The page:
read from their new books, and will answer any and all questions about the process of
getting poetry from manuscript to book.

Talking Blues: Sydney Lea Reads

Poet Sydney Lea has been described as a “singer of stories, lyric raconteur,...one of
America’s most harrowing and honest poets.” Of Lea’s work, critic T. R. Hummer goes
on to write that “This poetry implodes categories. If we must give it a label, let’s call it
talking blues. If we must describe it with a single word, let’s call it heartbreaking.”
Sydney Lea will read from some of his eight volumes of poems, including the acclaimed
Ghost Pain, published in 2005.

Whittier as a Local Poet

A Whittier biographer once noted that his poetry was written first of all for his
neighbors. And certainly Whittier's best poetry seems firmly rooted in his family
birthplace, his second home in Amesbury, and in general the natural beauty, legends, and
history that abounded in Essex County and all New England. Whittier biographer Ben
Pickard will examine a group of these "local," often unknown poems, like "The
Countess,” "The Double Headed Snake of Newbury," and "To My Old Schoolmaster."
These poems will illustrate the tenacious and artistically satisfying hold that Whittier had
on certain local realities such as the native scenery, the region's past history and legends,
family values, and a belief in principles of freedom and equality.



Sunday, April 29

Whittier and the Two Elizabeths

Friends Meeting House, Amesbury

One of Whittier's lesser poems is entitled "The Two Elizabeths," and, though it deals with
St. Elizabeth of Hungary and the Quakeress reformer, Elizabeth Fry, its theme is the
overriding power of a woman's compassion and love in affecting mankind. So the poem
serves as an apt metaphor for the two Elizabeths who were central in his life: his sister
Elizabeth Hussey Whittier and his niece, another Elizabeth Hussey Whittier. Both these
women devoted most of their mature life in caring for Whittier, subordinating their own
personal desires to free him from the practical burdens of life, to provide him with the
needed time for writing poetry, and to shield him from the incessant demands of his
fame. Their lives of service personify the domestic ideal of womanhood that was so
prevalent during the 19th century and one strongly reinforced by the Christian religion.
By contrast, Whittier's only mature love relation, the third Elizabeth (Elizabeth Lloyd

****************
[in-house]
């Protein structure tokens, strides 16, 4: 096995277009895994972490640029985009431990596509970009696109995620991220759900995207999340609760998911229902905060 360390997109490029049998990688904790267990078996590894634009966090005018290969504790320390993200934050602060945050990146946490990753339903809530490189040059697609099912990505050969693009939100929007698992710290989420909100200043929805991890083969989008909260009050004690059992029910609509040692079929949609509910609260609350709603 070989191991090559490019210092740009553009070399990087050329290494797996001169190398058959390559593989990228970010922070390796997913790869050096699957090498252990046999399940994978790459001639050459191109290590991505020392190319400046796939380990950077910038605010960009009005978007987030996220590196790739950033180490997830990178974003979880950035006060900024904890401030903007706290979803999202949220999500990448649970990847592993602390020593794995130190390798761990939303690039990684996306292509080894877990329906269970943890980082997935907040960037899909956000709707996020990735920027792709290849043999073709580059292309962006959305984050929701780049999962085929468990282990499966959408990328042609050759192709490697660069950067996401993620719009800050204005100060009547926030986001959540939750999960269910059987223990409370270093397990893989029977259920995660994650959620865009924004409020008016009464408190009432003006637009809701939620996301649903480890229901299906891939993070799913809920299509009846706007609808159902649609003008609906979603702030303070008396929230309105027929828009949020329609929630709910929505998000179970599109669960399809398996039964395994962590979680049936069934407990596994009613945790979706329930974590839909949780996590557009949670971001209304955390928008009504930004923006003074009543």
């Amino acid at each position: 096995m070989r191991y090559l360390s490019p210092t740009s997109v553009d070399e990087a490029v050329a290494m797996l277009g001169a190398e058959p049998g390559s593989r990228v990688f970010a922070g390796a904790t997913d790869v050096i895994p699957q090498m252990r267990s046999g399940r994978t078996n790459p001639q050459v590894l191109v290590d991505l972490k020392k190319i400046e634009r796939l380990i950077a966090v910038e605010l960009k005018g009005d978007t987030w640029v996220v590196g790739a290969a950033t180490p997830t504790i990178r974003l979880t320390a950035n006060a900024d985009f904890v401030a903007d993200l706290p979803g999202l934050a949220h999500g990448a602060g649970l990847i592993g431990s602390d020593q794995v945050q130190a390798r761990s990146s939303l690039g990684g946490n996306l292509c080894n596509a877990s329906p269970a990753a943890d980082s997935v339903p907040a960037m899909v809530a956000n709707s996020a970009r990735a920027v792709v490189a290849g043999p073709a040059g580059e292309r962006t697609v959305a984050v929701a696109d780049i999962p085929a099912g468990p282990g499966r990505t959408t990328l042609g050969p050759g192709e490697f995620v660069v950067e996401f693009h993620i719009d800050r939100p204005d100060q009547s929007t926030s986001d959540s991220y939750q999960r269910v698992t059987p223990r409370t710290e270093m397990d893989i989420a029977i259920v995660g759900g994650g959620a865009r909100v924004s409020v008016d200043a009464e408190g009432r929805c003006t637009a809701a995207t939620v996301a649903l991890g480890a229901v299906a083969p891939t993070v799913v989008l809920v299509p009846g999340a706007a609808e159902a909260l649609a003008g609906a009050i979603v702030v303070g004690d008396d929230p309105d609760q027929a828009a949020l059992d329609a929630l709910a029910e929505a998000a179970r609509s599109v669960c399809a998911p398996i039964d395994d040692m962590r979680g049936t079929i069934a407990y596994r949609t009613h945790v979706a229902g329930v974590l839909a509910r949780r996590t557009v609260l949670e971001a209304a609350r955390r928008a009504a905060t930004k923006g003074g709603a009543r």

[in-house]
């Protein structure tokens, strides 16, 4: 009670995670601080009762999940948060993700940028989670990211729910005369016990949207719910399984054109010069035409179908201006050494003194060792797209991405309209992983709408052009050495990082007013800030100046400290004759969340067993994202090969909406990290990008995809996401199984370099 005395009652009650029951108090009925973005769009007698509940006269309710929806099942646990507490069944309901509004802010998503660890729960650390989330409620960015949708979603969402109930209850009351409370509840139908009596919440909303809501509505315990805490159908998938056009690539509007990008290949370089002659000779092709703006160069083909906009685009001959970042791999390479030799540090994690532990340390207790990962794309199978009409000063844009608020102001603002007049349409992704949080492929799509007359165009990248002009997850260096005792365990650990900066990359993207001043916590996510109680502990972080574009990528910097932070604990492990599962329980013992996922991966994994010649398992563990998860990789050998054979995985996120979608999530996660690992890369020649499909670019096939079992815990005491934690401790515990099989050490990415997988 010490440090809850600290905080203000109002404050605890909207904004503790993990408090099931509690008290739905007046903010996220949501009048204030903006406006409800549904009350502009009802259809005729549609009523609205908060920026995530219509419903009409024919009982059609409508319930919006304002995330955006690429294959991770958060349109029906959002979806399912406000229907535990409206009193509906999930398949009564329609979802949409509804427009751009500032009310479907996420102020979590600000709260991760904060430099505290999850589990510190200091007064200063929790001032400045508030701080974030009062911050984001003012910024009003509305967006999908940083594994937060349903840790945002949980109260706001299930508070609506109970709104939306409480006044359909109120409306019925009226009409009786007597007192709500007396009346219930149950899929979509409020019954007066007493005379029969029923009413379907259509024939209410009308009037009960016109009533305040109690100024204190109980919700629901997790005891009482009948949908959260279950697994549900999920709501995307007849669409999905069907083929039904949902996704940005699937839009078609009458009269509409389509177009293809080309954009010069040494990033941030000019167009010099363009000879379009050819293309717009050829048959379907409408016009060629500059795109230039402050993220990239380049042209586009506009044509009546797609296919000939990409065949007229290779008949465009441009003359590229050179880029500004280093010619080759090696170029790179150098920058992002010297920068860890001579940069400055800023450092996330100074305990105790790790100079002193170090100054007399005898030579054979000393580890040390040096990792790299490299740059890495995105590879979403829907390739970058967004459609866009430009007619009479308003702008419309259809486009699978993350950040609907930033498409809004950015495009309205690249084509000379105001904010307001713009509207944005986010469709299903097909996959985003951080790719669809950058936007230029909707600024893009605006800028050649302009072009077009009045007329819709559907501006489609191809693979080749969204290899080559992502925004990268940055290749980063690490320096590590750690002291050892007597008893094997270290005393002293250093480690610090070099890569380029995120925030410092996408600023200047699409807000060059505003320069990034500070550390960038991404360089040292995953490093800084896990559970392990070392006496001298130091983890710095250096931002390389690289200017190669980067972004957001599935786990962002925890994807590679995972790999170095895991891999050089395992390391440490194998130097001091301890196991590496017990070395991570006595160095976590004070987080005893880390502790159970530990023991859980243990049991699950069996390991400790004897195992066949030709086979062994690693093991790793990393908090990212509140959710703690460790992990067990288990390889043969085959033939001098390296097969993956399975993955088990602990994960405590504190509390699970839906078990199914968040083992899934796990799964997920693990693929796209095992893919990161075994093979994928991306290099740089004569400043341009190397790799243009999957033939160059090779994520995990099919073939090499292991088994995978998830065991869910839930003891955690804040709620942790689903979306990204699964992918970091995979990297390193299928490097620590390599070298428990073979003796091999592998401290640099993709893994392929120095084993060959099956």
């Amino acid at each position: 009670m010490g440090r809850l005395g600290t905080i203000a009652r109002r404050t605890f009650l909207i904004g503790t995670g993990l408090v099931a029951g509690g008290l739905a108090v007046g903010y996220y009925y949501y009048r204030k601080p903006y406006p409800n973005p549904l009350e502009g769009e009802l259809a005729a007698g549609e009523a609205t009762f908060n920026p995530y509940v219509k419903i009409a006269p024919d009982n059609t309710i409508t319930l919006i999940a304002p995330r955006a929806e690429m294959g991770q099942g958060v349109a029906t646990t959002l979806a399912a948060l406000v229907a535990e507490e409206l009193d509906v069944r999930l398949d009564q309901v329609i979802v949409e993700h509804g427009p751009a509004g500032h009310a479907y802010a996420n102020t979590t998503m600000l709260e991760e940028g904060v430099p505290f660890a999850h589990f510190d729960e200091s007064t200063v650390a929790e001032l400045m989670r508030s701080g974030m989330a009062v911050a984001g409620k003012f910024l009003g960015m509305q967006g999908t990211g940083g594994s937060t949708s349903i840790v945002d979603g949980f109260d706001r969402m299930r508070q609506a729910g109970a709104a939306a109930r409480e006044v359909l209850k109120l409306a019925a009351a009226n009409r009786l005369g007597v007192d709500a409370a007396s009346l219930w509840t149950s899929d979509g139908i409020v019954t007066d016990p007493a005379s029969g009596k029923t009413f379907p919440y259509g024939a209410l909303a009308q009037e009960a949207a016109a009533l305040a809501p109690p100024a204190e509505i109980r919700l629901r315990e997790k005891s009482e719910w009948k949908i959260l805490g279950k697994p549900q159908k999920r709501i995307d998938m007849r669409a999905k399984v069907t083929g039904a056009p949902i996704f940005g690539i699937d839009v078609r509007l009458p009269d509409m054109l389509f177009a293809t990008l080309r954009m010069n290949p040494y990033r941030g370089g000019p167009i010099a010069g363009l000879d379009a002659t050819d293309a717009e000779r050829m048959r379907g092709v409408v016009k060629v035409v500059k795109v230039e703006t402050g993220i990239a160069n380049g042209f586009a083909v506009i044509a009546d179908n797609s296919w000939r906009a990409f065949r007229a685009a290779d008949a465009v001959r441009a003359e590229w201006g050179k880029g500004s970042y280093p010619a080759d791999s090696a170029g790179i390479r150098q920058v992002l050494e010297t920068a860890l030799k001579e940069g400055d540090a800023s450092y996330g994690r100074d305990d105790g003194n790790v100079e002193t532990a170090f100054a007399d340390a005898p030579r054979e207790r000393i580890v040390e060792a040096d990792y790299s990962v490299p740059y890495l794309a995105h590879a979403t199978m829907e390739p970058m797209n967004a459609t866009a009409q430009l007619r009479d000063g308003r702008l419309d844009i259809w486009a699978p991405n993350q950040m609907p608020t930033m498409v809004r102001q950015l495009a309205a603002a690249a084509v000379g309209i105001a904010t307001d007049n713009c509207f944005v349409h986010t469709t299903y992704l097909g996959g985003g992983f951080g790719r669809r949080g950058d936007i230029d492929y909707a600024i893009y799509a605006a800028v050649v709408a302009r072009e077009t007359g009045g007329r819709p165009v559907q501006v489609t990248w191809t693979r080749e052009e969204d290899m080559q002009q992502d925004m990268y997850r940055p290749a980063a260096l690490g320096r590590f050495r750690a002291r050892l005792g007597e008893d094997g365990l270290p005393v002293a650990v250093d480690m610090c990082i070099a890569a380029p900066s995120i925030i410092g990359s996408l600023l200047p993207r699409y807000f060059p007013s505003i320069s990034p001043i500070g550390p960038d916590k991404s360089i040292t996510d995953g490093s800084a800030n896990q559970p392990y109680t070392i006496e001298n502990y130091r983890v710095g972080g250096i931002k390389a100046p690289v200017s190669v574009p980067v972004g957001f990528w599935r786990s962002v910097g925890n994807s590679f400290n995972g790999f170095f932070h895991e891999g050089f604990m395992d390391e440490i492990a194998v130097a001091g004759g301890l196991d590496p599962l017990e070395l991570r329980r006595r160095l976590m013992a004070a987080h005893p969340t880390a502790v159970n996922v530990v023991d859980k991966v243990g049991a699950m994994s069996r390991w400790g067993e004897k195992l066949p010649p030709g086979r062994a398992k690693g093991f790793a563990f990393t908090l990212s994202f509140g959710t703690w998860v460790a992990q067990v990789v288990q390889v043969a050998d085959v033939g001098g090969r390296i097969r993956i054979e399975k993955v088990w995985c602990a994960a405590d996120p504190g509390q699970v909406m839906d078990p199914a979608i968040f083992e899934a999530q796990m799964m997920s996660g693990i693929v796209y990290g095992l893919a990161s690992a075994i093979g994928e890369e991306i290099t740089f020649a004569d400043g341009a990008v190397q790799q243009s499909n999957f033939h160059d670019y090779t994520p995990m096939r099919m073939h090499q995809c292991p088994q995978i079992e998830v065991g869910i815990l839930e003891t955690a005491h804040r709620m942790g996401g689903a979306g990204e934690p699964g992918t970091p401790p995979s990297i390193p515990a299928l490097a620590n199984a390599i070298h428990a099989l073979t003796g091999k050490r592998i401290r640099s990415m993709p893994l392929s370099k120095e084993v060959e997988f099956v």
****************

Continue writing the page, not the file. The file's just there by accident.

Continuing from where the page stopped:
Howell), suggests another, more emancipated approach that a woman might pursue and
one that greatly attracted the poet. This talk will focus on some of the main roles that the
three women named Elizabeth played in Whittier's life.

Fourth Greater Newburyport Favorite Poem Project

Robert Pinsky, the 39th Poet Laureate of the United States, founded the Favorite Poem
Project shortly after the Library of Congress appointed him to the post in 1997. Since its
launch, the Favorite Poem Project has been dedicated to celebrating, documenting, and
promoting poetry's role in Americans' lives. The project has inspired more than one
thousand Favorite Poem readings in cities and towns across the country. These readings
gather individuals from different corners of a single community to share their favorite
poems with each other, revealing personal ties to specific poems. Join for a reading of
some of Newburyport’s favorite poems as read by friends and neighbors.



About the festival

The 2007 Newburyport Literary Festival (NLF) runs from Friday, April 27, through
Sunday, April 29. A three-day celebration of reading, writing, and the love of books, this
year’s festival features more than 70 writers of distinguished fiction and non-
fiction—including short story writers, children's authors, biographers, nature writers,
critics, screenwriters, poets, novelists, and journalists—who will read and discuss their
work in venues throughout Newburyport’s historic downtown.

The vision of the Newburyport Literary Festival is shared by many individuals and
organizations. The NLF is especially grateful for the generous support of our founding
sponsors, the Newburyport Five Cents Savings Bank Charitable Foundation and the
Institution for Savings, who have made it possible for the festival to take root and
flourish. This program is supported in part by a grant from the Newburyport Cultural
Council, a local agency that is supported by the Massachusetts Cultural Council, a state
agency.

All festival events are wheelchair accessible and open to the public. All events are free,
except for the opening night party. For complete information about the festival, including
event times and venues, please visit: www.newburyportliteraryfestival.org.